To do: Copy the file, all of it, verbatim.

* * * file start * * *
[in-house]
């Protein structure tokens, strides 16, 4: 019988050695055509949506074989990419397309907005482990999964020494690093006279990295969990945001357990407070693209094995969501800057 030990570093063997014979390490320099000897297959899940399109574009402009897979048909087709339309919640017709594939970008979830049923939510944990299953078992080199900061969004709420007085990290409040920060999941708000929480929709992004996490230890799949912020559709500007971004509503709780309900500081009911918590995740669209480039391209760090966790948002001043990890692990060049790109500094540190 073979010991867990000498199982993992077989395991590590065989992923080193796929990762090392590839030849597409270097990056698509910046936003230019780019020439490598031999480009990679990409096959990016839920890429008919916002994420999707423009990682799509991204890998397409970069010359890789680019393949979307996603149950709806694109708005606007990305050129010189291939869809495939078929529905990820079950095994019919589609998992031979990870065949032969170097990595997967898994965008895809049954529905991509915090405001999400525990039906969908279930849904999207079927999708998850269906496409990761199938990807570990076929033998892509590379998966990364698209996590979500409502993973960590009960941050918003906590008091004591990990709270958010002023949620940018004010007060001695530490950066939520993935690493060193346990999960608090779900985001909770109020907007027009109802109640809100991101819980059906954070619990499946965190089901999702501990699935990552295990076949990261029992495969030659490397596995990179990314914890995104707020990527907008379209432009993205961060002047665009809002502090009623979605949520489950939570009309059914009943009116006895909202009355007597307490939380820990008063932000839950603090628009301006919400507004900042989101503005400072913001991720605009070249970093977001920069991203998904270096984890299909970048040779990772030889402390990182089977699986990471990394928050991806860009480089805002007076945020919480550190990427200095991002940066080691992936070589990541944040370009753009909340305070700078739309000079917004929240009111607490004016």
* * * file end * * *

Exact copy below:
[in-house]
């Protein structure tokens, strides 16, 4: 019988050695055509949506074989990419397309907005482990999964020494690093006279990295969990945001357990407070693209094995969501800057 030990570093063997014979390490320099000897297959899940399109574009402009897979048909087709339309919640017709594939970008979830049923939510944990299953078992080199900061969004709420007085990290409040920060999941708000929480929709992004996490230890799949912020559709500007971004509503709780309900500081009911918590995740669209480039391209760090966790948002001043990890692990060049790109500094540190 073979010991867990000498199982993992077989395991590590065989992923080193796929990762090392590839030849597409270097990056698509910046936003230019780019020439490598031999480009990679990409096959990016839920890429008919916002994420999707423009990682799509991204890998397409970069010359890789680019393949979307996603149950709806694109708005606007990305050129010189291939869809495939078929529905990820079950095994019919589609998992031979990870065949032969170097990595997967898994965008895809049954529905991509915090405001999400525990039906969908279930849904999207079927999708998850269906496409990761199938990807570990076929033998892509590379998966990364698209996590979500409502993973960590009960941050918003906590008091004591990990709270958010002023949620940018004010007060001695530490950066939520993935690493060193346990999960608090779900985001909770109020907007027009109802109640809100991101819980059906954070619990499946965190089901999702501990699935990552295990076949990261029992495969030659490397596995990179990314914890995104707020990527907008379209432009993205961060002047665009809002502090009623979605949520489950939570009309059914009943009116006895909202009355007597307490939380820990008063932000839950603090628009301006919400507004900042989101503005400072913001991720605009070249970093977001920069991203998904270096984890299909970048040779990772030889402390990182089977699986990471990394928050991806860009480089805002007076945020919480550190990427200095991002940066080691992936070589990541944040370009753009909340305070700078739309000079917004929240009111607490004016």